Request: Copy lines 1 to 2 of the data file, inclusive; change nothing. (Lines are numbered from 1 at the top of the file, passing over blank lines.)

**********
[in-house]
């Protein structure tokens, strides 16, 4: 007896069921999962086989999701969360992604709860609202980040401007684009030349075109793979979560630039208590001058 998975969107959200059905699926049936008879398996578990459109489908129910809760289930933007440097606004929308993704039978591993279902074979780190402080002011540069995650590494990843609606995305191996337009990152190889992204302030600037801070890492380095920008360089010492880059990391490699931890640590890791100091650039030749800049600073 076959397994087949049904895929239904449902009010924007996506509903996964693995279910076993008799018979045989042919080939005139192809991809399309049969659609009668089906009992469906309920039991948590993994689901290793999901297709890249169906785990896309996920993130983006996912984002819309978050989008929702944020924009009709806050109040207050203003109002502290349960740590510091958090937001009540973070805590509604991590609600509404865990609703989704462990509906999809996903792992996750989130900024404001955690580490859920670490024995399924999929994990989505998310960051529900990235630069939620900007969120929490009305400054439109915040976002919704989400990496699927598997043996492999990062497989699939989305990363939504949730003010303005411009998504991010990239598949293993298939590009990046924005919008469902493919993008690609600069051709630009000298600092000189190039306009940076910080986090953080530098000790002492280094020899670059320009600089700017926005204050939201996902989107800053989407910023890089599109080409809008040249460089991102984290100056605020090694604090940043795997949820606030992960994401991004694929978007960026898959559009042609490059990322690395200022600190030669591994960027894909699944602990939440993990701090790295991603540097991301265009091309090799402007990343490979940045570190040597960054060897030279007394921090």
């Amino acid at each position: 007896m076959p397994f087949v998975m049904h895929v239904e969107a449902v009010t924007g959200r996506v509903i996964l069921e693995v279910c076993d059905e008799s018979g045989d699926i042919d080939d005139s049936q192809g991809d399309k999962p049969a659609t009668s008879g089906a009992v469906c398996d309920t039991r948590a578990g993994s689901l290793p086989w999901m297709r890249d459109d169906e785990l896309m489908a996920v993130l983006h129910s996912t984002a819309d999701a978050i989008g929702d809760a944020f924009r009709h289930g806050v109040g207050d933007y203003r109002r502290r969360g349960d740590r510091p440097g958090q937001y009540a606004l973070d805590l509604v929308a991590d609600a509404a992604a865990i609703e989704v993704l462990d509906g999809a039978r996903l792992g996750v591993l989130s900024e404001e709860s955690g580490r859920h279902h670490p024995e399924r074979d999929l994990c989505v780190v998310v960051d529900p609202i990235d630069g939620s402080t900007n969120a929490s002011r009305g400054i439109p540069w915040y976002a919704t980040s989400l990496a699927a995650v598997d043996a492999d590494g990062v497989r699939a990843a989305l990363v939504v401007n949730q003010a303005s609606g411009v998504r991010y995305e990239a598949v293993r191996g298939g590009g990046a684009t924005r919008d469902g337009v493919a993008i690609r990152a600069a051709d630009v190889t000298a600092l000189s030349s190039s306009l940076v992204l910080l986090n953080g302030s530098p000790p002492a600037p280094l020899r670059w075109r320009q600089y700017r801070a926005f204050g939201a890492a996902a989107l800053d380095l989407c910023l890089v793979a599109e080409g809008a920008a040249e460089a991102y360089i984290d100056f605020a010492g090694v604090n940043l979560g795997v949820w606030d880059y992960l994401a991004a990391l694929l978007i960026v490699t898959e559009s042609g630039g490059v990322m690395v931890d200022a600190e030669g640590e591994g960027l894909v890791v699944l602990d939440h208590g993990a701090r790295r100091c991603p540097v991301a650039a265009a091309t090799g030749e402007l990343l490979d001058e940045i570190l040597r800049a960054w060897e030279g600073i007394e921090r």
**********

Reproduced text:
[in-house]
């Protein structure tokens, strides 16, 4: 007896069921999962086989999701969360992604709860609202980040401007684009030349075109793979979560630039208590001058 998975969107959200059905699926049936008879398996578990459109489908129910809760289930933007440097606004929308993704039978591993279902074979780190402080002011540069995650590494990843609606995305191996337009990152190889992204302030600037801070890492380095920008360089010492880059990391490699931890640590890791100091650039030749800049600073 076959397994087949049904895929239904449902009010924007996506509903996964693995279910076993008799018979045989042919080939005139192809991809399309049969659609009668089906009992469906309920039991948590993994689901290793999901297709890249169906785990896309996920993130983006996912984002819309978050989008929702944020924009009709806050109040207050203003109002502290349960740590510091958090937001009540973070805590509604991590609600509404865990609703989704462990509906999809996903792992996750989130900024404001955690580490859920670490024995399924999929994990989505998310960051529900990235630069939620900007969120929490009305400054439109915040976002919704989400990496699927598997043996492999990062497989699939989305990363939504949730003010303005411009998504991010990239598949293993298939590009990046924005919008469902493919993008690609600069051709630009000298600092000189190039306009940076910080986090953080530098000790002492280094020899670059320009600089700017926005204050939201996902989107800053989407910023890089599109080409809008040249460089991102984290100056605020090694604090940043795997949820606030992960994401991004694929978007960026898959559009042609490059990322690395200022600190030669591994960027894909699944602990939440993990701090790295991603540097991301265009091309090799402007990343490979940045570190040597960054060897030279007394921090």